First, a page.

What do war-predicting algorithms, sound-sculpted artwork, and obstacle-dodging drones all have in common? The answer: Teens.

On May 16, TEDxTeen, presented by the We Are Family Foundation and powered by SAP, rocked New York City’s Scholastic Auditorium. Themed “Simply Irresistible,” the day of TEDx talks featured today’s youngest innovators using simple ideas to tackle the world’s most complex issues.

Take Rebecca Dharmapalan, who at 16 took a camera through her hometown of Oakland to shine a light on the rampant, yet overlooked problem of child trafficking. Rebecca has won more than half a dozen film festival awards, bringing awareness to the fact that an estimated 100,000 children in the U.S. alone fall victim to sexual exploitation.

Then there’s David Mace, who at 18 developed an algorithm to predict global atrocities, which he sold to the U.S. government. Today, David’s solution helps control more than $4 billion in international relief and improve more than 16 million lives each year.

Is your jaw still attached?

If not, the good news is that through the daylong series of TED-style talks, viewed live in 153 countries, more than a dozen young trailblazers like Rebecca and David unveiled the nuts and bolts behind making the world run better and improving people’s lives – in a big way. While diverse, many paths shared six common steps:

1. “Figure out what’s important – to you.” – Ben Nemtin

From their parents’ garages in Canada, Ben and three friends wrote down a list of 100 things they wanted to do before dying: play ball with Obama, have a beer with Prince Harry, write a #1 New York Times Bestseller. For each task accomplished, they committed to help a stranger accomplish one of his or her goals. Today, they have inspired millions to believe anyone can do anything through their MTV show The Buried Life. Ben’s top recommendation? Know what’s truly vital, to you.

2. “Start with the low-hanging fruit.” – Lauren Singer

One hundred percent of the trash Lauren has produced within the past three years can fit in a 16-ounce jar. On top of having sent zero trash to a landfill since 2012, Lauren has empowered millions to produce less waste by creating the Zero Waste blog, Trash is for Tossers, and an organic cleaning product company, The Simply Co. What may seem like an impossible lifestyle began by simply starting with what was easy, like shopping at farmers’ markets with Lauren’s own reusable bags and containers.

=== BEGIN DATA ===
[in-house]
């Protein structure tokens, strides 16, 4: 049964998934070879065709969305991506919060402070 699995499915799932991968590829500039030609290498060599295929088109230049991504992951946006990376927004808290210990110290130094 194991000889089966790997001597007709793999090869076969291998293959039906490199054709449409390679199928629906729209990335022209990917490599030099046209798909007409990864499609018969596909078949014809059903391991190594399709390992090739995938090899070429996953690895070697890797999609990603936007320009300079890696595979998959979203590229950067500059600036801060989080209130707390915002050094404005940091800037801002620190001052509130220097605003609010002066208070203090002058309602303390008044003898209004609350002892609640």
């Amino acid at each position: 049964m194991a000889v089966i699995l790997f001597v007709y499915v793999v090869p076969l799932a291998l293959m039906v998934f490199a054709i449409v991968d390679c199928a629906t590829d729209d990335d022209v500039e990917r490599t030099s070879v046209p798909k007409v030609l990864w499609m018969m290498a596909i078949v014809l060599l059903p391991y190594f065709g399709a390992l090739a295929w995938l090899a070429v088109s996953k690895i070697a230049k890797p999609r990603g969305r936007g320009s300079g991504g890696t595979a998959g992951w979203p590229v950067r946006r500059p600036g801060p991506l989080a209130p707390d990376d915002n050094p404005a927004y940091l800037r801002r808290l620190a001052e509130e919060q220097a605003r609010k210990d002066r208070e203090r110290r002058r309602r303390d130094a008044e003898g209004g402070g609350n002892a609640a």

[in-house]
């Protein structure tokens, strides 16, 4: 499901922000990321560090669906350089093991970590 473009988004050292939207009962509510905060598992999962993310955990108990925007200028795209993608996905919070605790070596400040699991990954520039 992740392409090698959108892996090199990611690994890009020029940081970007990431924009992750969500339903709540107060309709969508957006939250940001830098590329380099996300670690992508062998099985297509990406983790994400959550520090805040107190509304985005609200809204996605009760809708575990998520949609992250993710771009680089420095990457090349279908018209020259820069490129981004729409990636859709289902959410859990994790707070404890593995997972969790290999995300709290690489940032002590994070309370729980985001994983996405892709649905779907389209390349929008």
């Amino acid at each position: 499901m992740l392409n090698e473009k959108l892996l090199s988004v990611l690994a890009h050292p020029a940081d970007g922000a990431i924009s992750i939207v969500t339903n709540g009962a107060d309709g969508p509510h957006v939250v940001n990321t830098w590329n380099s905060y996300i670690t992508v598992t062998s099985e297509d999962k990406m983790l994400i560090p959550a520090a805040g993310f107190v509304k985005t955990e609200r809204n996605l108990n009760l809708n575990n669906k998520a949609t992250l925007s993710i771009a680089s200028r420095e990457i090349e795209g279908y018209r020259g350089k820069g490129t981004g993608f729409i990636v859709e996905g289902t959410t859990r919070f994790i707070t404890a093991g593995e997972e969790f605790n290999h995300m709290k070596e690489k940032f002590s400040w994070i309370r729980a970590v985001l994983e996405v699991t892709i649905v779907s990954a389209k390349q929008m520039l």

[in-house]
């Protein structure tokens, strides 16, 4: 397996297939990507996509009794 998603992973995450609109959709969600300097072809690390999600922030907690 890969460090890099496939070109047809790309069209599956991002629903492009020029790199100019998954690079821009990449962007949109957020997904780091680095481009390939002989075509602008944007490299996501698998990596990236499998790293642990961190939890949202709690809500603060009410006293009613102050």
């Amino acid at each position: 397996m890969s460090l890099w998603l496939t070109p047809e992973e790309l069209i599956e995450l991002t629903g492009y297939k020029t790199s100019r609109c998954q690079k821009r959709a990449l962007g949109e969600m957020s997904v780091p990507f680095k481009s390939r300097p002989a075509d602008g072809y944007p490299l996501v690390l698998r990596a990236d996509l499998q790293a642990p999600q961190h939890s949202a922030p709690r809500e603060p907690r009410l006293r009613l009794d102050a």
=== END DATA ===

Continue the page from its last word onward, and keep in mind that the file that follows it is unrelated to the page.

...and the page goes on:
3. “Look around. Think about how things work.” – Mihir Garimella

In order to create low-cost flying robots for search and rescue, Mihir has drawn inspiration from nature. By studying the basic behaviors and underlying mechanics of bacteria and fruit flies, Mihir has created Flybots, which can dodge collapsing ceilings and detect the source of fire in a burning building.

4. “Get obsessed.” – Dave Fontenot

Donned in University of Michigan pajama pants onstage, Dave discussed dropping out of college and AirBnB-ing for nearly a year and a half to devote his life to spreading the hackathon movement. Dave created MHacks, the largest hackathon in the world. His top advice: take a day, a weekend, or however long you need to get obsessedwith a simply irresistible idea.

5. “Use your left and right brain.” – Rachel Fox

She’s one part rock star, one part actress, and one part…day trader? Rachel Fox is the next Warren Buffett, who at 16 years old made headlines for Fox on Stocks. She is living proof that the common paradox of “left- vs. right-brain” is a false one – if anything, the common phrase should be “left- and right-brain.” Assuming you’ve got both, use ‘em!

6. “Simply be You.” – Monique Coleman

The first and only United Nations Youth Champion, Monique is most widely known as one of Disney’s High School Musical stars. As the host of this year’s TEDxTeen in New York City, Monique closed the event with the conjecture that what the world needs most is for all people to simply be themselves.

Check out the full reel of TEDxTeen talks here. The SAP team congratulates all speakers and performers, as well as the winners of The Next Big Thing video competition: Kelvin Doe, Taylor DeVos, and Teagan Steadman. Keep in engaged with #SAPYouth!

This story originally appeared on SAP Business Trends.